Arup is also working with the broader industry to deliver alternative fuels for flight; airports are key to this too. As well as working with airlines to influence their choices in a way that minimises carbon emissions, the energy supply chains to ensure the provisions of electricity, SAF and hydrogen will ultimately depend on the engagement of airports for their delivery and the infrastructure development needed.

'We recognize the value of sustainable aviation fuels'

Hassan El-Houry, Chairman of Menzies Aviation

As crucial players in the wider aviation value chain, airports, airlines and aviation services companies, like Menzies Aviation, have a unique ability to drive the sustainability agenda for the industry by encouraging the use of more sustainable fuels and limiting the carbon impact of airport operations.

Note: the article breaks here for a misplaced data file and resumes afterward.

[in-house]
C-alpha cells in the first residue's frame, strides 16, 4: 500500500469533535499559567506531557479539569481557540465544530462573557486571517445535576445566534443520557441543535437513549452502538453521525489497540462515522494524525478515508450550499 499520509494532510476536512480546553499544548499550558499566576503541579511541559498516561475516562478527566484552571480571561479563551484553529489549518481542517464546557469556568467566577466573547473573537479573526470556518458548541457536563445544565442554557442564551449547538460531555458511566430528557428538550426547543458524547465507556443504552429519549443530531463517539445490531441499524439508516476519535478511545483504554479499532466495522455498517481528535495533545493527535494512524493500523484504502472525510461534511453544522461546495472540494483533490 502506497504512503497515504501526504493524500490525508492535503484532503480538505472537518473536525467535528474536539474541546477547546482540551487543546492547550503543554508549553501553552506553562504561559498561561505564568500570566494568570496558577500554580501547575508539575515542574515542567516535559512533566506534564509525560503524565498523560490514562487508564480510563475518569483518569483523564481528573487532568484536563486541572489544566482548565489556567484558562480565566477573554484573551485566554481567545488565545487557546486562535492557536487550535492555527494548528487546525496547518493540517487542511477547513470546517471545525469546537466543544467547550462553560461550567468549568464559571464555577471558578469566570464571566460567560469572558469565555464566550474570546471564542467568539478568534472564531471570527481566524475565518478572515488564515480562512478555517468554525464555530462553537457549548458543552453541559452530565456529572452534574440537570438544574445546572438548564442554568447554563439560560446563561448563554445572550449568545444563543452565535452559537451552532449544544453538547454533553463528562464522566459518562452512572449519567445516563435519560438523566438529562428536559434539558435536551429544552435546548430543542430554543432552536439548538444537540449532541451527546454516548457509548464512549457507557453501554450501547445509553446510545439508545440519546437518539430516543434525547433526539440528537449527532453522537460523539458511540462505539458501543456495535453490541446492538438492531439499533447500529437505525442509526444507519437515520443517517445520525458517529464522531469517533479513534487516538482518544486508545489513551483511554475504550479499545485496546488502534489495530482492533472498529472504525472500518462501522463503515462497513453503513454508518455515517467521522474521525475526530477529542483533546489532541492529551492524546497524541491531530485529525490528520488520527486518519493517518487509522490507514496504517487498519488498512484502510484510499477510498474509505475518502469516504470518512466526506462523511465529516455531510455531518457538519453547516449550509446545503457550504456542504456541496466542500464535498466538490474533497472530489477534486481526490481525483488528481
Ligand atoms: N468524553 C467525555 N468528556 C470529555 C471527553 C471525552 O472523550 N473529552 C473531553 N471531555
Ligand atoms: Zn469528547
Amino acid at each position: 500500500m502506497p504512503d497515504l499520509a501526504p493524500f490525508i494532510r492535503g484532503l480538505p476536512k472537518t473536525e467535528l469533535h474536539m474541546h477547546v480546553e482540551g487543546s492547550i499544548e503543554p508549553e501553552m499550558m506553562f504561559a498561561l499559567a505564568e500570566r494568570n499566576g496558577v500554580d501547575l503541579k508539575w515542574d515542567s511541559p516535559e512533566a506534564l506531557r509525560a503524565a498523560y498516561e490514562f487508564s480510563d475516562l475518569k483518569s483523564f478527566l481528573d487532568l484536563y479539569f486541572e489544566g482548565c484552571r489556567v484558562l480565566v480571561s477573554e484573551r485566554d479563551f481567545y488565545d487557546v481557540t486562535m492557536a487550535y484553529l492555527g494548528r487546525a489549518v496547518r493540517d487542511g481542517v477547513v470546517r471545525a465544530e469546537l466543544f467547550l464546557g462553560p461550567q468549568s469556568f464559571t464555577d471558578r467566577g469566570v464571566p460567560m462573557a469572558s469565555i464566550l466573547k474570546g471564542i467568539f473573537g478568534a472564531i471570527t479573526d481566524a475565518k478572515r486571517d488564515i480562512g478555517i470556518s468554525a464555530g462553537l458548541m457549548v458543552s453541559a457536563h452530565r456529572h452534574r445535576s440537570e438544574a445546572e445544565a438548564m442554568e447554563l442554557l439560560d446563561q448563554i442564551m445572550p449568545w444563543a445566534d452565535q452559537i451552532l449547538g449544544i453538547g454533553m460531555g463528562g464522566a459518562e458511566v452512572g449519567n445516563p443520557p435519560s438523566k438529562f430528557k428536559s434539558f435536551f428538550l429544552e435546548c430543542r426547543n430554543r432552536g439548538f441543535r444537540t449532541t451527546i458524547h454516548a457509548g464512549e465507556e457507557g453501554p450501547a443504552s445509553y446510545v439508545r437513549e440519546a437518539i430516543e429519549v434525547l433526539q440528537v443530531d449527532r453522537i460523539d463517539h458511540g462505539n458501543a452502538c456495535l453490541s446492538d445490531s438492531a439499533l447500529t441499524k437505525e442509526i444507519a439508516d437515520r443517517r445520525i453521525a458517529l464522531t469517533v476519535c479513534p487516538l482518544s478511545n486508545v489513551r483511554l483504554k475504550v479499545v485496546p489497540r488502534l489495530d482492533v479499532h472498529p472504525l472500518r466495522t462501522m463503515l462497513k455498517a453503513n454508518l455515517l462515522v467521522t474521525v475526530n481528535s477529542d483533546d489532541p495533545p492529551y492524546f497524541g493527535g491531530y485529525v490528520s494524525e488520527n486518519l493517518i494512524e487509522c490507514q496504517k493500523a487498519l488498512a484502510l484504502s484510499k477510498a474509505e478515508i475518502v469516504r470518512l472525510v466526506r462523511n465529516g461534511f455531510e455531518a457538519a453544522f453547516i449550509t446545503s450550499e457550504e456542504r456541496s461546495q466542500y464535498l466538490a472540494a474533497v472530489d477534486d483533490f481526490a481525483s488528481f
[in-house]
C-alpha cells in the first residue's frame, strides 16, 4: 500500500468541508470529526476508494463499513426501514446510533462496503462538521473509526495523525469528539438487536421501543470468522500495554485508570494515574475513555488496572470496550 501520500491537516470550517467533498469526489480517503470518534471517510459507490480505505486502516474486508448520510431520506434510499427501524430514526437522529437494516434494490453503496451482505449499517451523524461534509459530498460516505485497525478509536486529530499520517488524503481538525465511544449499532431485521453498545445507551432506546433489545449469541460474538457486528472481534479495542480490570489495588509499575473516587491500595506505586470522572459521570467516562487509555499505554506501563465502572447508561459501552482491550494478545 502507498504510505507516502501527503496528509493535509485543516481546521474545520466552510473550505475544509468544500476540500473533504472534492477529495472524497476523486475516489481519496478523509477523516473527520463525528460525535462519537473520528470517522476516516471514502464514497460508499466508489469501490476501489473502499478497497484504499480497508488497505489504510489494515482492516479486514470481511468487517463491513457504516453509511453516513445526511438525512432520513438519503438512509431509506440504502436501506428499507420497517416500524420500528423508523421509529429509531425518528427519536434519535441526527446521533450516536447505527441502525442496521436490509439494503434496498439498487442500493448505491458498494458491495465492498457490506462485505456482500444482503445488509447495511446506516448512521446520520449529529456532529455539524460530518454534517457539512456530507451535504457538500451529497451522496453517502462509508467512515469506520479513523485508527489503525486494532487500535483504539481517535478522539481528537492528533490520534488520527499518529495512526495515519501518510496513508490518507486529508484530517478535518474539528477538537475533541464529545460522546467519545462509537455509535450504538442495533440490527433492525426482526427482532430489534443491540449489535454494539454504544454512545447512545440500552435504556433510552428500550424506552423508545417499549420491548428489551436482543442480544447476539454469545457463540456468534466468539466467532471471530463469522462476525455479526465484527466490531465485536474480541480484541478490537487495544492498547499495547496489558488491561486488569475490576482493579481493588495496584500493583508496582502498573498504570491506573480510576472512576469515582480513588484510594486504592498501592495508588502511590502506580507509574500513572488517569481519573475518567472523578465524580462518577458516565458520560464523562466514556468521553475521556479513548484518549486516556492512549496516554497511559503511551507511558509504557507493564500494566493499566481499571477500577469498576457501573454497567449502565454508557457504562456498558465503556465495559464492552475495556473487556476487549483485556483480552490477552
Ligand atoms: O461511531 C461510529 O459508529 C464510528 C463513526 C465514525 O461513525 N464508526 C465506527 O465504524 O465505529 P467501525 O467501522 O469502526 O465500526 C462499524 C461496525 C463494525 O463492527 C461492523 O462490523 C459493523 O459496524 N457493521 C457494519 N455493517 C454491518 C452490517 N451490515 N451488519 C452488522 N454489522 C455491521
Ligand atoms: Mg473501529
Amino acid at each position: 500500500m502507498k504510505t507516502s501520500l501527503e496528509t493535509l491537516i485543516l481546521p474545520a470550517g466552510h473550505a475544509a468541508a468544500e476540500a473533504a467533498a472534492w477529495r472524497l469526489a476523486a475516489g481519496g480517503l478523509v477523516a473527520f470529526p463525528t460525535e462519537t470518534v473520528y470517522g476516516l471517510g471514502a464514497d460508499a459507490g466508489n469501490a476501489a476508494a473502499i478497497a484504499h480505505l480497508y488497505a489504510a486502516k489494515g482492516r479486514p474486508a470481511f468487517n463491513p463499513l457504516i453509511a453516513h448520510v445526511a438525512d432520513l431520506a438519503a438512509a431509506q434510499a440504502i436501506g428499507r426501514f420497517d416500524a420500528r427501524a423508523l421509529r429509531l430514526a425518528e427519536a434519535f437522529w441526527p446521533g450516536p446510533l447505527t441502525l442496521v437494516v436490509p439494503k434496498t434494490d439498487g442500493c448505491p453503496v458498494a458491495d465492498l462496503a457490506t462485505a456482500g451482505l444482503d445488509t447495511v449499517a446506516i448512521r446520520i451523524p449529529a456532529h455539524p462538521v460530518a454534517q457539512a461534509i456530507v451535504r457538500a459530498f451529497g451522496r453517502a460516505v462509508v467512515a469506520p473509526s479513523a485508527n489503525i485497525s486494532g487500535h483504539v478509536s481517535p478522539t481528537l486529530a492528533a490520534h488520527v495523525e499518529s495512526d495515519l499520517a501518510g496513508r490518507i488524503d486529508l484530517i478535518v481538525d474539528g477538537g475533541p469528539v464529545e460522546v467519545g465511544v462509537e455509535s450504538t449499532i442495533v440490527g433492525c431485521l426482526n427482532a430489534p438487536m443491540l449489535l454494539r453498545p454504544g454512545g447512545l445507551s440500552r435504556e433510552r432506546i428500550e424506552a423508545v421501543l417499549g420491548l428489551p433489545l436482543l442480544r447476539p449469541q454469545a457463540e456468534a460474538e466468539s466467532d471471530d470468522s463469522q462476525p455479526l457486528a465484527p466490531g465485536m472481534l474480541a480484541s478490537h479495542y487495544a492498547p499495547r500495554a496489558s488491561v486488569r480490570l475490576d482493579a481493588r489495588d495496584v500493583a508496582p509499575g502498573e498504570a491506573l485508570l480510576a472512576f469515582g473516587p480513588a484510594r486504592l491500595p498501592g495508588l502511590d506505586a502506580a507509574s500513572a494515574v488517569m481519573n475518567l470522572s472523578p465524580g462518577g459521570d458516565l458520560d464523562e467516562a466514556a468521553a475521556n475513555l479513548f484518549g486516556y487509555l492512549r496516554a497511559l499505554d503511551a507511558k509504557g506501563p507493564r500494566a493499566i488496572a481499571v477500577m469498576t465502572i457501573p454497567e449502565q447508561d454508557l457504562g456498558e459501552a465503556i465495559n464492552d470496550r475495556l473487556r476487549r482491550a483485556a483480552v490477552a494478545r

Airports, airlines and aviation services providers must work together to play our collective part in decarbonising aviation. All progress is good and Menzies is leading the charge in our sector. We are focused on collaborating with all stakeholders to make a positive impact now and for the future.

As the world’s largest independent provider of into-plane fueling services and fuel farm management, we recognize the value of SAF as an immediate way to contribute towards decarbonising aviation. Governmental support will be crucial however in making SAF a more attractive option, as there currently are no cost-effective alternatives to fossil fuels.